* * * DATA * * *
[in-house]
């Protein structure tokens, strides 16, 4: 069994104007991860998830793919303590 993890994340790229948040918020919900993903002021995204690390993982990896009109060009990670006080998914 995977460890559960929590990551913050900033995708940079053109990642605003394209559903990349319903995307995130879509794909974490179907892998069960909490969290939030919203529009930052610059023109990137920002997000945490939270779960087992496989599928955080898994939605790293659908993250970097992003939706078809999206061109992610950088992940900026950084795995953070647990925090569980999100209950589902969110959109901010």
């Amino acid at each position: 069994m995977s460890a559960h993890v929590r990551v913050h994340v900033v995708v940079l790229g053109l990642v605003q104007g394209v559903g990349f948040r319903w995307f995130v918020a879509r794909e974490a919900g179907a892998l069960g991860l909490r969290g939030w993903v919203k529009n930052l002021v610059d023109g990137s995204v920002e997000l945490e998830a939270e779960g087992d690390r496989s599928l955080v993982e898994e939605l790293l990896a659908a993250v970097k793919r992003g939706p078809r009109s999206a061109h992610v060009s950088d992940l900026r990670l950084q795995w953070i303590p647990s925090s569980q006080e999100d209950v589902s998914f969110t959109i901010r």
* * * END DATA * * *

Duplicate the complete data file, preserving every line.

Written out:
[in-house]
């Protein structure tokens, strides 16, 4: 069994104007991860998830793919303590 993890994340790229948040918020919900993903002021995204690390993982990896009109060009990670006080998914 995977460890559960929590990551913050900033995708940079053109990642605003394209559903990349319903995307995130879509794909974490179907892998069960909490969290939030919203529009930052610059023109990137920002997000945490939270779960087992496989599928955080898994939605790293659908993250970097992003939706078809999206061109992610950088992940900026950084795995953070647990925090569980999100209950589902969110959109901010």
């Amino acid at each position: 069994m995977s460890a559960h993890v929590r990551v913050h994340v900033v995708v940079l790229g053109l990642v605003q104007g394209v559903g990349f948040r319903w995307f995130v918020a879509r794909e974490a919900g179907a892998l069960g991860l909490r969290g939030w993903v919203k529009n930052l002021v610059d023109g990137s995204v920002e997000l945490e998830a939270e779960g087992d690390r496989s599928l955080v993982e898994e939605l790293l990896a659908a993250v970097k793919r992003g939706p078809r009109s999206a061109h992610v060009s950088d992940l900026r990670l950084q795995w953070i303590p647990s925090s569980q006080e999100d209950v589902s998914f969110t959109i901010r």